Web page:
The Frost Report
Foreign Affairs (1966)
The Ronnie Barker Playhouse (1968)
Hark At Barker (1969-70)
The Two Ronnies (1971-87)
Six Dates With Barker (1971)
His Lordship Entertains (1972)
Seven Of One (1973)
Open All Hours (1973; 1976-85)
Going Straight (1978)
The Magnificent Evans (1984)
Ronnie Barker was born in Bedford, and after a brief sojourn as a Bank Clerk, he joined the Manchester Repertory Company as an Assistant Stage Manager. However, a career on stage beckoned. In 1956, he landed his first radio appearance and two years later, appeared in Frankie Vaughan's first film, Wonderful Things! He then went on to appear in The Navy Lark and The Seven Faces of Jim, starring Jimmy Gilbert.
He further made his mark in 1966 on The Frost Report as a sketch-writer and performer. It was on this show that he met his future comedy partner Ronnie Corbett.
According to legend, when Barker and co-host Corbett were presenting the BAFTAS, a technical hitch occurred. They covered so well that producers offered them their own show. In 1971, they signed contracts with the BBC to record a series of shows called The Two Ronnies.
As a performer Ronnie Barker made comedy look effortlessly funny, as meticulous as he was talented.
He was also a prolific writer. After several years, a team meeting with a mysterious contributor to their show called Gerald Wiley was arranged. Wiley allegedly wrote about 75 per cent of the material used. The team met Ronnie Barker. He had wanted to ensure material was chosen for its quality, not his star status.
As well as The Two Ronnies, Barker found success with Porridge and Open All Hours. With all this under his belt, Barker announced his retirement in 1986.
Eleven years later the duo returned for a special tribute to The Two Ronnies in 1999. Ronnie Barker returned to our screens in 2002 in The Gathering Storm playing Churchill's butler.
In 2004, he was honoured by BAFTA in Ronnie Barker: A BAFTA Tribute.
Presented by his old friend and Two Ronnies co-star Ronnie Corbett, this was a great tribute to a man who was Britain's favourite television comedy actor throughout the 1970s and 1980s. Many other comedy greats, including John Cleese, Michael Palin, David Jason, Ben Elton and Patricia Routledge pay tribute to him, along with modern comics such as Peter Kay, Rob Brydon and Johnny Vegas. Although this programme features clips from his many comedy incarnations, the true revelation of this show for the viewer was the true extent of the popularity of Barker as a person and the number of his colleagues over the years who have a genuine affection for him. David Jason, in particular, is clearly emotional during much of the proceedings. Barker appears in person towards the end and gives a short and modest speech of thanks.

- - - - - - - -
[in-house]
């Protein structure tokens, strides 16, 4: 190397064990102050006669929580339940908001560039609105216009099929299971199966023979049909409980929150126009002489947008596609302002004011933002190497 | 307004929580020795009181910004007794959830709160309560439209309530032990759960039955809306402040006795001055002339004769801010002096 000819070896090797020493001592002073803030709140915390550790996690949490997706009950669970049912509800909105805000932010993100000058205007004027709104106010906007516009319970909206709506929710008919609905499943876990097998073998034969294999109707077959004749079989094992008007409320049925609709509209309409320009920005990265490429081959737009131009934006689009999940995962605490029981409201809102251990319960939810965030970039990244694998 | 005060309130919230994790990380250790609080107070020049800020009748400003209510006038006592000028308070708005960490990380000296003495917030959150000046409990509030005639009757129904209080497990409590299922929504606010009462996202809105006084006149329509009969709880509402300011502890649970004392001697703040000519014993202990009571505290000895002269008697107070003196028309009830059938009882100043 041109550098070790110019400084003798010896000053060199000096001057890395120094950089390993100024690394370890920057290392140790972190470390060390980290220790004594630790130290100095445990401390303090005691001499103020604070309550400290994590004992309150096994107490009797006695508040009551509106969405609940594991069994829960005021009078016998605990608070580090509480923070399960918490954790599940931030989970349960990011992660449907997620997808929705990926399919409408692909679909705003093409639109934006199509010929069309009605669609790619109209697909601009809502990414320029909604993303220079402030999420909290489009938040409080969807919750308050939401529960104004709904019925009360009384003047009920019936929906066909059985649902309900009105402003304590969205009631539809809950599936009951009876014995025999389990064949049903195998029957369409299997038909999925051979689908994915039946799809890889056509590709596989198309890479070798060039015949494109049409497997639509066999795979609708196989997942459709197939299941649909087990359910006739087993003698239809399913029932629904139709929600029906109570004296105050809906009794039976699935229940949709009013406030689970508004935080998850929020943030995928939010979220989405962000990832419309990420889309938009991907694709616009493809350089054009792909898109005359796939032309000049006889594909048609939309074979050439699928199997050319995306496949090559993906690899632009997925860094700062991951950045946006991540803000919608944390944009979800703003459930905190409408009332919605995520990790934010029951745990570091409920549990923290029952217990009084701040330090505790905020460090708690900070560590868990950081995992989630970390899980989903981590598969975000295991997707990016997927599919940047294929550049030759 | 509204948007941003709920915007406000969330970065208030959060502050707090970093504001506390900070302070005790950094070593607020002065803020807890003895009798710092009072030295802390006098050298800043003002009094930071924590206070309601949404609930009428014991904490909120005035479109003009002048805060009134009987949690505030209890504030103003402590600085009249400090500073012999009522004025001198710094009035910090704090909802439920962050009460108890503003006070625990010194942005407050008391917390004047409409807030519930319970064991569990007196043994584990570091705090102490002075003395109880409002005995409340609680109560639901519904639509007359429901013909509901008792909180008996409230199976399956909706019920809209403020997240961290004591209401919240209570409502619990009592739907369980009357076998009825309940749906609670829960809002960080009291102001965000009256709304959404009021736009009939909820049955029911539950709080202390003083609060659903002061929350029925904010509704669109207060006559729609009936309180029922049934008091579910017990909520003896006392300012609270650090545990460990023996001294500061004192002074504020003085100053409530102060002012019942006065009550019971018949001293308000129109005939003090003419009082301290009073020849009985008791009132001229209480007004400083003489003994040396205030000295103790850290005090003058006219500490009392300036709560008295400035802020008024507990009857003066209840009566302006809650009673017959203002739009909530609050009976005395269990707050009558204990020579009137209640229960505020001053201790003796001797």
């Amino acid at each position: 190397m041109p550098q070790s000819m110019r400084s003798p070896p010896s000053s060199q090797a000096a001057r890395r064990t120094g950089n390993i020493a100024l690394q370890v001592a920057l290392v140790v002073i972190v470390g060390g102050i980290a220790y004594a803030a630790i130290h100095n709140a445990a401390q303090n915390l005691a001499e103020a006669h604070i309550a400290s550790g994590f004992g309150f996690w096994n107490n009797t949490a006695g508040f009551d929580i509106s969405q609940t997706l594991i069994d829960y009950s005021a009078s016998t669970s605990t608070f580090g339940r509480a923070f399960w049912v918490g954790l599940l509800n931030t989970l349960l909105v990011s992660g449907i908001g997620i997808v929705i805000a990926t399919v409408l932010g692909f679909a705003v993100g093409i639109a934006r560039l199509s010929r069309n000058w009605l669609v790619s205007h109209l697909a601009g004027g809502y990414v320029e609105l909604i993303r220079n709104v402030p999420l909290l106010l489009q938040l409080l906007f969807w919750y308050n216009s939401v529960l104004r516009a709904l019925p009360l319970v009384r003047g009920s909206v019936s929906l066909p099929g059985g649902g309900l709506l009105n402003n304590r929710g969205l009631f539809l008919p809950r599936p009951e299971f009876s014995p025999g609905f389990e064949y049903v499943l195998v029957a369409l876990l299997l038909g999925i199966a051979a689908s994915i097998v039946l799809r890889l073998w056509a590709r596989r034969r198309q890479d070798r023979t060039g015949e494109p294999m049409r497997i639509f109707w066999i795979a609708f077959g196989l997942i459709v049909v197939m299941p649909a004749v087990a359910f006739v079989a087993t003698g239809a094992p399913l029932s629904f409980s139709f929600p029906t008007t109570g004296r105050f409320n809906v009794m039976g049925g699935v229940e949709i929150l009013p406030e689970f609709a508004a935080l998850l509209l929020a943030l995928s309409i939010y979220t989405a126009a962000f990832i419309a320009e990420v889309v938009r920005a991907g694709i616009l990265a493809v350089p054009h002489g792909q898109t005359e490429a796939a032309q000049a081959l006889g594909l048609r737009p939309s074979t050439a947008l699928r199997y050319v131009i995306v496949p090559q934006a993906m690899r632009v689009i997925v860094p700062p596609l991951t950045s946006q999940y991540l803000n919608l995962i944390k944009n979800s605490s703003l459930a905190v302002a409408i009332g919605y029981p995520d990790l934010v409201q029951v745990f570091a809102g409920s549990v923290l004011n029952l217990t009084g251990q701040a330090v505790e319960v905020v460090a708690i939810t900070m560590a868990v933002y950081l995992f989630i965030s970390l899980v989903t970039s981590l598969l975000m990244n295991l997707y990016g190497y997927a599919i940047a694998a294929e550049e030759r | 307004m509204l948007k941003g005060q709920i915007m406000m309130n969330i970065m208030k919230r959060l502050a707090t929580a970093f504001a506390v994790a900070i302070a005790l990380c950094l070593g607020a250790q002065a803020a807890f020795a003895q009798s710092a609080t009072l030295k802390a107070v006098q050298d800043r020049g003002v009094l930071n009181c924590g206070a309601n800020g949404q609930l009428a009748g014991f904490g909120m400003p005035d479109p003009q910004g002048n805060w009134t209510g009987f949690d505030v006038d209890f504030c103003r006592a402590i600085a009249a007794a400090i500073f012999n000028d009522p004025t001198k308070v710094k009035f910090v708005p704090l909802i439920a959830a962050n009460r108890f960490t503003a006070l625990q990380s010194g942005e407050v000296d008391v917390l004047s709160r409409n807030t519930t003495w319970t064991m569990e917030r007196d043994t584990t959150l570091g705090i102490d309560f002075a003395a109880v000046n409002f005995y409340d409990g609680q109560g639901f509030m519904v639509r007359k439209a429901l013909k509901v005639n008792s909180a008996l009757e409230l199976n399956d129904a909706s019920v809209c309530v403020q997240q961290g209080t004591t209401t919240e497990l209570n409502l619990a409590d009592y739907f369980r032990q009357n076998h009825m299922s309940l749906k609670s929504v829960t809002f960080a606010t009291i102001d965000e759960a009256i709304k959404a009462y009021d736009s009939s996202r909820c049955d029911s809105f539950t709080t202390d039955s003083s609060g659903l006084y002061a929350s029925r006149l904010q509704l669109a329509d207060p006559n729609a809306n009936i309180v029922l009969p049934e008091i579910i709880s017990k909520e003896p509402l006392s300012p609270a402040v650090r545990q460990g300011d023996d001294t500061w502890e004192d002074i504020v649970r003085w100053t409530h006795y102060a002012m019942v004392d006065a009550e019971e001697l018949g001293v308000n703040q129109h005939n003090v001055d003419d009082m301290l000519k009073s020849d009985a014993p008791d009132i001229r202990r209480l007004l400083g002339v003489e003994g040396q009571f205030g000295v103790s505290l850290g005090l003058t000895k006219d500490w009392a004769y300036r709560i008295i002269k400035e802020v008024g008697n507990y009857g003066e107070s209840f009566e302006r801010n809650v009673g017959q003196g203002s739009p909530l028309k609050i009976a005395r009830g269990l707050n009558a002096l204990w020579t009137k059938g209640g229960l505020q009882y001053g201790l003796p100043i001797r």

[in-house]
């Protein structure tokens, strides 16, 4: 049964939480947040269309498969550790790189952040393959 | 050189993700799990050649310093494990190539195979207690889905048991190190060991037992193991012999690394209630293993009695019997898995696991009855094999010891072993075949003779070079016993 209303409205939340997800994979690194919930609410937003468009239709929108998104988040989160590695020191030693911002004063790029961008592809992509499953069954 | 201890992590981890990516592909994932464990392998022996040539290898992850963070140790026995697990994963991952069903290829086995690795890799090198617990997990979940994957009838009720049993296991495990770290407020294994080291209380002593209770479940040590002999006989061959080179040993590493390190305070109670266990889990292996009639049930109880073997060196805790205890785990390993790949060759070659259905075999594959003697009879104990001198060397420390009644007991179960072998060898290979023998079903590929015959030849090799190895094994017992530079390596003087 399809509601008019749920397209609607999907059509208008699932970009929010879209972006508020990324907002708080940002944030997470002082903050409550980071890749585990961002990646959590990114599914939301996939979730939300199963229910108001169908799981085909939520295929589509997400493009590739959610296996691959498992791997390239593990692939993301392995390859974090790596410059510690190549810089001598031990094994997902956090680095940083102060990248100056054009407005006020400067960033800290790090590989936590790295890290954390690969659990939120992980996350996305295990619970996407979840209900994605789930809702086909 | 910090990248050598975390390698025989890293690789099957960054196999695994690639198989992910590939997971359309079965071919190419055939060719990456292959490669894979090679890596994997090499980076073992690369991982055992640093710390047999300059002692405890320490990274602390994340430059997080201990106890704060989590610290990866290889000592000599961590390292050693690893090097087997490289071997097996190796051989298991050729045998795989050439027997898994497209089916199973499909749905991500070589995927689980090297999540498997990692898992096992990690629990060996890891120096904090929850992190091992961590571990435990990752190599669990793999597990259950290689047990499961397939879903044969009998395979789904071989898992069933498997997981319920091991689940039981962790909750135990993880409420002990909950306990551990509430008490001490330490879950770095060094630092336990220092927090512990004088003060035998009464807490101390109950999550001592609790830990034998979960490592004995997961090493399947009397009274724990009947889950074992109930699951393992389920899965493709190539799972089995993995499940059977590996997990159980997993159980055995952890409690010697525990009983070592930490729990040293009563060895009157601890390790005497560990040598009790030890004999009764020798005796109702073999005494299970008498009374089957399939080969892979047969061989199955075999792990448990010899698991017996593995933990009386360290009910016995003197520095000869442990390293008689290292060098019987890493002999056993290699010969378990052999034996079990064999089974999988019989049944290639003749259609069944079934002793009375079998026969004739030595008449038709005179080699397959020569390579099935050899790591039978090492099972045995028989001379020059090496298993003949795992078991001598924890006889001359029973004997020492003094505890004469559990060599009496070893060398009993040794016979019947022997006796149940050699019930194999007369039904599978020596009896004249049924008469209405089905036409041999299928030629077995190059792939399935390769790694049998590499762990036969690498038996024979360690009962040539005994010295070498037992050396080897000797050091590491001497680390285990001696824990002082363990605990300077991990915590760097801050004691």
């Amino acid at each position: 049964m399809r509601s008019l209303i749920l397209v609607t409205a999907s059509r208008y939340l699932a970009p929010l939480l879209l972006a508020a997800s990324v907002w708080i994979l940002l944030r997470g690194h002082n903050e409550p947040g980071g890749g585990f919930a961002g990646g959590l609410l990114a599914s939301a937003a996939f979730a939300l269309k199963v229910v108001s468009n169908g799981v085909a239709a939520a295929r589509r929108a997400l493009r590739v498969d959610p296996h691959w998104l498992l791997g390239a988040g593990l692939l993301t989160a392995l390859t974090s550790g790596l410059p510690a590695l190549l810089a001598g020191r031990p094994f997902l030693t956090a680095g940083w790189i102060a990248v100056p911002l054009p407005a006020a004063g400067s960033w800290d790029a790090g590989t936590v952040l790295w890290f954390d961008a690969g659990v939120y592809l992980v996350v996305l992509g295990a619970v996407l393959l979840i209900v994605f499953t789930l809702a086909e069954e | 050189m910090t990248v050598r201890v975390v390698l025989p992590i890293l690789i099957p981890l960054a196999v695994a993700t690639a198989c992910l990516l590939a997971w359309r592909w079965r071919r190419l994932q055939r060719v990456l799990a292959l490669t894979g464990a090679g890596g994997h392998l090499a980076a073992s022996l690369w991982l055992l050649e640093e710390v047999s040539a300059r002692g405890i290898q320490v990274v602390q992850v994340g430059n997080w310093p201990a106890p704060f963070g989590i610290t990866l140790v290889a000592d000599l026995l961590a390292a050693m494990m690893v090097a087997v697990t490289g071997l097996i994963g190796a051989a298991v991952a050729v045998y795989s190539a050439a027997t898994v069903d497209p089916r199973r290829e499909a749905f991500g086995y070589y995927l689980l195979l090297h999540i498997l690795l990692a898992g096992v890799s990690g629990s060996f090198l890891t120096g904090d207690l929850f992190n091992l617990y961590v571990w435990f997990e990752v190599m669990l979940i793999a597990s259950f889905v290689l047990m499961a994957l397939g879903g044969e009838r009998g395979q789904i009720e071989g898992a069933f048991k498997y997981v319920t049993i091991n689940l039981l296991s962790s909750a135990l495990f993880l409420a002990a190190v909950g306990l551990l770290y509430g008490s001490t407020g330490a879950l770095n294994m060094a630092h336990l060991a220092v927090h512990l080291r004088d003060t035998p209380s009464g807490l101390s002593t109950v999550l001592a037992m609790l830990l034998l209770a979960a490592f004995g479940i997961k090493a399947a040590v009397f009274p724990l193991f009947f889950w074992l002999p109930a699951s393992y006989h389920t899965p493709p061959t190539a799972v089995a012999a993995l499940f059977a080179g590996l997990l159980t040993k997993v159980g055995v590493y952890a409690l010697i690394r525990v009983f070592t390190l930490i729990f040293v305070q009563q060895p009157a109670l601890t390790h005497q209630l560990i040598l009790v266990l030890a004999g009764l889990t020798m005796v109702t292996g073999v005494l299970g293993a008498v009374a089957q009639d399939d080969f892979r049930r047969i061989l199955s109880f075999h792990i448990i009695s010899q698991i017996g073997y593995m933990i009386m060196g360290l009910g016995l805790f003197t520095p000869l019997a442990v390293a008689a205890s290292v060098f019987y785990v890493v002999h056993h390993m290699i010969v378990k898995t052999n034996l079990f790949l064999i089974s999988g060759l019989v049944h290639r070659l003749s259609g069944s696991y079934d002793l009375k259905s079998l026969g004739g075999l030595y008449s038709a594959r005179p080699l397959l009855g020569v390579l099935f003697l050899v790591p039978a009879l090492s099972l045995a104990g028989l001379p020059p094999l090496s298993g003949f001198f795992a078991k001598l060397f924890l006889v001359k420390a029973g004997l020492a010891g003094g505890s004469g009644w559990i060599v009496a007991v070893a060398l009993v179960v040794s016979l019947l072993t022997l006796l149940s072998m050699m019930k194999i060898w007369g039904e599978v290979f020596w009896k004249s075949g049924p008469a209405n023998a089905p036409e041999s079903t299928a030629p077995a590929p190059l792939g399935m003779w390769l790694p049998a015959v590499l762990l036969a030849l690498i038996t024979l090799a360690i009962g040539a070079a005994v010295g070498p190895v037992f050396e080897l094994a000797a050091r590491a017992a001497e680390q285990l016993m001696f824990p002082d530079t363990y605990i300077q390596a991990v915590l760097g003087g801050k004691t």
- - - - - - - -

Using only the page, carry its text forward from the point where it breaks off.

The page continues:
Ive grown watching the end of the Two Ronnies Tv show and the repeats of Open all hours and Porridge, and also Clarence. This man wasnt just a comedian, he was comic actor, the likes of which we will probably never see again. This man was absolute genius in my eyes. And his work shall live on for future generations to live on with TV and the various shows he's done on dvd.
Man of many faces, genius with the english language and the funniest man i have probably ever seen.
R.I.P Gov'ner and long may you pester the 'Arkwright' in the sky for 'fork handles'.
All the above... Anyone of a certain age like myself grew up watching The Two Ronnies, Porridge, Open All Hours will really miss this great man. He brought joy and laughter to our household on many many occasions.
Totally gutted Im 25 years old now but still remember as i very small child being brought up watching his stuff. Probably never laughed so much at anything else. My only regret was not being old enough to see clarence as my parents are always on about how good it was. i loved the two ronnies sketch where ronnie barker as usual was the waiter and if i remember right the whole menu was food made from rooks. How i laughed.
A sad day, just heard the news on the car radio on my way out this morning. I'm luck enough to have seen most of his material and on a Sunday afternoon lisened to him as multiple voices in The Navy Lark.
Only earlier on this year I was raving how great The Two Ronnies were and put to shame the stuff they do today.
Ronnie Barker: A BAFTA Tribute (Entertainment)
Following Ronnie Barker's death earlier this week, another chance to see the gala tribute celebrating his remarkable career. Hosted by Ronnie Corbett, with David Jason, Peter Kay, John Cleese, Gene Wilder, Rob Brydon and a star-studded audience. Featuring clips from some of his best loved performances in the Two Ronnies, Open All Hours and Porridge.
(Repeat, Widescreen, Subtitles)